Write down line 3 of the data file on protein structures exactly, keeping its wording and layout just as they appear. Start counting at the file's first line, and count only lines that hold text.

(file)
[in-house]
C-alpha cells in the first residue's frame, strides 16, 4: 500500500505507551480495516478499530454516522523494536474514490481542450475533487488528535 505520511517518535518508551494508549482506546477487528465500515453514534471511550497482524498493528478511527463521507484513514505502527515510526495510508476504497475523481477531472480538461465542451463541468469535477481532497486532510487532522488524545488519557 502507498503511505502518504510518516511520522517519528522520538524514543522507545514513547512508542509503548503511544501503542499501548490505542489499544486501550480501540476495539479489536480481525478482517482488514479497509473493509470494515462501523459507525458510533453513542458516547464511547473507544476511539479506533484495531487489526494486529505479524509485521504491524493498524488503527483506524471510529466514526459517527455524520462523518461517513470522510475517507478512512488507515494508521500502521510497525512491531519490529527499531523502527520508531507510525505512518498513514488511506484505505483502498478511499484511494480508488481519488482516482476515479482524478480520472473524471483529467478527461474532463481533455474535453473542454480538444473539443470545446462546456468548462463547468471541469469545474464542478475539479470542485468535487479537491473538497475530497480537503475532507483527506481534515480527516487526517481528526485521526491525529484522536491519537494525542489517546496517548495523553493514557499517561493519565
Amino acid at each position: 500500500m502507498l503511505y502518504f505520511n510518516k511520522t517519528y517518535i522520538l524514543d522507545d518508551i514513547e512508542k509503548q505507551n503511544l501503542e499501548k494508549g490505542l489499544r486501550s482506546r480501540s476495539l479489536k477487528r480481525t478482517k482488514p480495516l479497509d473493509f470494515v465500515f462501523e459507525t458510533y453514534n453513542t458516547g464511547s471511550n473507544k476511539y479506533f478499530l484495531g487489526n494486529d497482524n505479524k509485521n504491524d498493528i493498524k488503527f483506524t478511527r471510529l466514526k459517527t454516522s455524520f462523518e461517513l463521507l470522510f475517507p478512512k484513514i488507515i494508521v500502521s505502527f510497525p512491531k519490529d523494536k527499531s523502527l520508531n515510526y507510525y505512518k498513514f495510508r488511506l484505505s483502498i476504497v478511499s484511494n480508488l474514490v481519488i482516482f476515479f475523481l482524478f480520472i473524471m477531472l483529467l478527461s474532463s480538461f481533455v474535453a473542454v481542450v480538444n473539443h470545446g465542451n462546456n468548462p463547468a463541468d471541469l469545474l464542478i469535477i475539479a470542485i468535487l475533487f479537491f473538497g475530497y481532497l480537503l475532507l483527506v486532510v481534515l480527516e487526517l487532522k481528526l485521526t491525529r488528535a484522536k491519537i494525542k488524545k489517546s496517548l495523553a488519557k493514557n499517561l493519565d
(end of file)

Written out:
Amino acid at each position: 500500500m502507498l503511505y502518504f505520511n510518516k511520522t517519528y517518535i522520538l524514543d522507545d518508551i514513547e512508542k509503548q505507551n503511544l501503542e499501548k494508549g490505542l489499544r486501550s482506546r480501540s476495539l479489536k477487528r480481525t478482517k482488514p480495516l479497509d473493509f470494515v465500515f462501523e459507525t458510533y453514534n453513542t458516547g464511547s471511550n473507544k476511539y479506533f478499530l484495531g487489526n494486529d497482524n505479524k509485521n504491524d498493528i493498524k488503527f483506524t478511527r471510529l466514526k459517527t454516522s455524520f462523518e461517513l463521507l470522510f475517507p478512512k484513514i488507515i494508521v500502521s505502527f510497525p512491531k519490529d523494536k527499531s523502527l520508531n515510526y507510525y505512518k498513514f495510508r488511506l484505505s483502498i476504497v478511499s484511494n480508488l474514490v481519488i482516482f476515479f475523481l482524478f480520472i473524471m477531472l483529467l478527461s474532463s480538461f481533455v474535453a473542454v481542450v480538444n473539443h470545446g465542451n462546456n468548462p463547468a463541468d471541469l469545474l464542478i469535477i475539479a470542485i468535487l475533487f479537491f473538497g475530497y481532497l480537503l475532507l483527506v486532510v481534515l480527516e487526517l487532522k481528526l485521526t491525529r488528535a484522536k491519537i494525542k488524545k489517546s496517548l495523553a488519557k493514557n499517561l493519565d